Americano

We sometimes confuse potency with quality... The fact is that it is easier to make a perfume which "shrieks" than one which is lovely and pleasing.
—Edmond Routnitska

Nowadays when I make my espresso, I add hot water to make an Americano. This is a recent development. My first espresso pot was the classic aluminum stove-top model, it accompanied me when I left home for college at 17. In the tiny dorm-room that I shared with two other guys, I made my coffee on a hotplate for late-night study sessions, the little pot filling the room with the aroma of fresh coffee. I poured it into a demi-tasse and drank it black, bitter and scalding hot. Fancy coffee had yet to catch on in the US, so it was little eccentric, but it was how I was raised. My espresso pot was a miniature of the pot my parents used every morning.

Until my mother opened one, there were no gourmet "specialty stores" in Tucson, Arizona and buying coffee in little bags by the pound was unheard of. When I was very young, you could only find coffee in big cans in the supermarket aisle. My dad would re-roast these canned beans under the broiler to make a rich French roast. Waking up to this gorgeous smell is one of my most vivid scent memories. My parents,  European immigrants, went to great lengths for good food. Back then, America was a sort of food wasteland. Big cities had fancy gourmet cheese shops, but individually wrapped slices of processed cheese were the order of the day where we lived. Foods like that were forbidden in my home—which of couse made them exotic and desirable to me...I still have a thing for American cheese. 

But for the most part, I preferred the food I ate in France during the summers and most American food was suspect or boring. As a result, the Americano always seemed like a terrible idea, almost a kind of vandalism. The name alone told me what I needed to know: it was excellent coffee that had been Americanized, diluted and made bland. From this perspective, dilution is tantamount to destruction, it takes the genie that is the essence of the flavor, let's it out of the bottle and spreads it very thin, making it a pale shadow of itself.

But my experience as a perfumer has taught me otherwise. This is an early lesson a perfumer learns. When you study perfumery what you do for a long time is simply smell a lot of stuff. The training revolves around a deep, almost primal, understanding of raw materials. You study an entire scent family (say ten different amber notes) by dipping blotters into the bottles and then  "following" them for the hours and sometimes days that they last on the paper strip. All very straightforward until you come to materials that you can barely smell at 100% concentration, instead these need to be diluted to 10% or even 1%, and then strangely, they open up and you can smell them. There are also the strong materials that are overwhelming at full strength; sometimes nasty or just obnoxious. Galbanum is one of these. The extraction of a root that grows in Iran, it smells harshly of green leaves, like acrid chopped spinach. Because it's so strong, perfumers use this material at 10% in their formulas where it works all kinds of magic. Depending on the accord, it brings freshness and brightness, or else green vitality. In some combinations it has a mysterious way of creating powdery sophistication and darkness.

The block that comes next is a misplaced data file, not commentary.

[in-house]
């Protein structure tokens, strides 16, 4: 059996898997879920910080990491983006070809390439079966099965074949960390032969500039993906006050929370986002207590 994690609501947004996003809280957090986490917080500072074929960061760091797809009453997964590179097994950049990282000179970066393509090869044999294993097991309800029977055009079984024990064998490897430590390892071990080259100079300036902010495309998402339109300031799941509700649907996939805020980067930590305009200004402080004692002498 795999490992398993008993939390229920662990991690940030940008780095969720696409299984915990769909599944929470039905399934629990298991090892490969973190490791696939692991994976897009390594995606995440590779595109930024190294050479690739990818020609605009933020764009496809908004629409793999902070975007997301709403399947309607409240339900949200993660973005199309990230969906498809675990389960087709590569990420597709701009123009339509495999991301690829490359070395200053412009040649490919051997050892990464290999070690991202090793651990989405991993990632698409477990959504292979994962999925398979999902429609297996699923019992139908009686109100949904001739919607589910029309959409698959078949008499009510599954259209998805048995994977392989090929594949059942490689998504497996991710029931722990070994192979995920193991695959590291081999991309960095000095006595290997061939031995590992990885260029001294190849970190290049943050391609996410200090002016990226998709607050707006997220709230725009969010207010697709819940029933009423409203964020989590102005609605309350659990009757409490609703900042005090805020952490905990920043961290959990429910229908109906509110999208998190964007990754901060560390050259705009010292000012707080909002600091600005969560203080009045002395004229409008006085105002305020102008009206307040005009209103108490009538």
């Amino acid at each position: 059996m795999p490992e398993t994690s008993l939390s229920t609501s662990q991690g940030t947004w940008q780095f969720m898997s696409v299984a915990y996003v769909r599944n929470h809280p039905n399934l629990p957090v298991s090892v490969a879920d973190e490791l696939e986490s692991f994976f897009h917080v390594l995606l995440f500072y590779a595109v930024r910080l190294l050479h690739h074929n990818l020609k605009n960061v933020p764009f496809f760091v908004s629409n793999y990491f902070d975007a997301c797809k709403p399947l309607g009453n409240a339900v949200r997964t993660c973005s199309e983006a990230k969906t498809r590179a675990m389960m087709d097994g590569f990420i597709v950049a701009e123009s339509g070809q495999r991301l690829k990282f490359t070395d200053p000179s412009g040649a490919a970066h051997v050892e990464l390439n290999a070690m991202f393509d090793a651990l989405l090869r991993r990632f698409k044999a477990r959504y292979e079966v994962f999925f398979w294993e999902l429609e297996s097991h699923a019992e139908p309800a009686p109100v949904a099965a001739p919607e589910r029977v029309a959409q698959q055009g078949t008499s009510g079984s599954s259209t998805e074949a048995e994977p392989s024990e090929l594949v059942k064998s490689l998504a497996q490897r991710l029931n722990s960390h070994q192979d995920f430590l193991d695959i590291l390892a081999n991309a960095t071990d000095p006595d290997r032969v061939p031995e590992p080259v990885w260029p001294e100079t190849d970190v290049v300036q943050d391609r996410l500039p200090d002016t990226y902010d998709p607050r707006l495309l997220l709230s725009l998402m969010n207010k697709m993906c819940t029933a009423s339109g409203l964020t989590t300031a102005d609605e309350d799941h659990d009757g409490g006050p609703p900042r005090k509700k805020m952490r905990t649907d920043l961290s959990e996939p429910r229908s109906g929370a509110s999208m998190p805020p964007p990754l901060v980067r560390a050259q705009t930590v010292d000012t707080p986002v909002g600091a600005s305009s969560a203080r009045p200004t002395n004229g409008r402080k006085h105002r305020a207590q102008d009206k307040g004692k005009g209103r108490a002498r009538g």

Concentration also plays an important role in the dilution of the final perfume. A perfumer creates a pure perfume oil that is then diluted in alcohol from 3%-30%. I love the simple pleasures of traditional Eaux de Cologne—the bright and spacious, citrus and herb fragrances that appeared around 1789 and are in many ways the first modern perfumes.Traditionally at very low concentrations of 3-4%, they're meant to be liberally splashed as a sort of refreshment after (or historically, in lieu of...) bathing.  Many people love citrus scents and would love for them to "last longer" and be "stronger." So, naturally, as a budding perfumer, you might try your hand at a higher concentration version of one of these. But what you find is that instead of more brightness and freshness, you get something squat and dense with little space inside. Similar effects occur with more robust perfumes. Stronger does not always equal "stronger." Sometimes a perfume actually smells "stronger" when the concentration is lower, not higher and some materials will have a more pronounced effect when they are at a lower concentration in the overall formula. The legendary perfumer, Edmond Roudnitska, had great respect for the sophistication of our sense of smell. Writing in 1966, he exhorts perfumers to emphasize balance and subtlety, "We sometimes confuse potency with quality... The fact is that it is easier to make a perfume which "shrieks" than one which is lovely and pleasing."  Given the preponderance of obnoxious perfumes in the world these days, his advice seems more relevant than ever.

Which brings me back to my morning Americano. I started pouring hot water into my espresso when I realized it created more space within the coffee. The first time I tried it, the aromas of the coffee rang like a bell. Maybe I should explain: when I compose a perfume, I know I've gotten the accord right when the smell is like hearing the sound of a bell. The scent is sonorous with resonant overtones that makes the whole sing out broadly and clearly. My Americano is like that. Drinking it without milk, it has resonant clarity—open and spacious. 

Bruno Fazzolari